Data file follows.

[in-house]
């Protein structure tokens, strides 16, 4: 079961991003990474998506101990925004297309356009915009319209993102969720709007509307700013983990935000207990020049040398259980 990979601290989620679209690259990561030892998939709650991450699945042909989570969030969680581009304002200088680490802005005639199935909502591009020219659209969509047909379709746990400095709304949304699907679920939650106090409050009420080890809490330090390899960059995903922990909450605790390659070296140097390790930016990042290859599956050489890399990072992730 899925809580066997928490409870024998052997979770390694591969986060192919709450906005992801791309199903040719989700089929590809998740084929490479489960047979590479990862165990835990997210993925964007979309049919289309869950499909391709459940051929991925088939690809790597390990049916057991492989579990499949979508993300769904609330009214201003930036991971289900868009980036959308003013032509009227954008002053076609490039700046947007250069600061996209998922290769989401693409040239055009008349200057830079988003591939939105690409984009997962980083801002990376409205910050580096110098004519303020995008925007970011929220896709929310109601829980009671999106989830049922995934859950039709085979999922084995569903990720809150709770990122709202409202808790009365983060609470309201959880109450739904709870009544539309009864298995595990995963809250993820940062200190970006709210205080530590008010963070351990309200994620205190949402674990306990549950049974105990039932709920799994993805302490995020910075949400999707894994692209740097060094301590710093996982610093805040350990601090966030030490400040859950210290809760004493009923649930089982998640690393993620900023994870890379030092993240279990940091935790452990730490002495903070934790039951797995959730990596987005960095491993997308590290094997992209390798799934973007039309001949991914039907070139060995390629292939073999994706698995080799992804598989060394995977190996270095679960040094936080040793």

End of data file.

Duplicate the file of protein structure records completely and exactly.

[in-house]
């Protein structure tokens, strides 16, 4: 079961991003990474998506101990925004297309356009915009319209993102969720709007509307700013983990935000207990020049040398259980 990979601290989620679209690259990561030892998939709650991450699945042909989570969030969680581009304002200088680490802005005639199935909502591009020219659209969509047909379709746990400095709304949304699907679920939650106090409050009420080890809490330090390899960059995903922990909450605790390659070296140097390790930016990042290859599956050489890399990072992730 899925809580066997928490409870024998052997979770390694591969986060192919709450906005992801791309199903040719989700089929590809998740084929490479489960047979590479990862165990835990997210993925964007979309049919289309869950499909391709459940051929991925088939690809790597390990049916057991492989579990499949979508993300769904609330009214201003930036991971289900868009980036959308003013032509009227954008002053076609490039700046947007250069600061996209998922290769989401693409040239055009008349200057830079988003591939939105690409984009997962980083801002990376409205910050580096110098004519303020995008925007970011929220896709929310109601829980009671999106989830049922995934859950039709085979999922084995569903990720809150709770990122709202409202808790009365983060609470309201959880109450739904709870009544539309009864298995595990995963809250993820940062200190970006709210205080530590008010963070351990309200994620205190949402674990306990549950049974105990039932709920799994993805302490995020910075949400999707894994692209740097060094301590710093996982610093805040350990601090966030030490400040859950210290809760004493009923649930089982998640690393993620900023994870890379030092993240279990940091935790452990730490002495903070934790039951797995959730990596987005960095491993997308590290094997992209390798799934973007039309001949991914039907070139060995390629292939073999994706698995080799992804598989060394995977190996270095679960040094936080040793």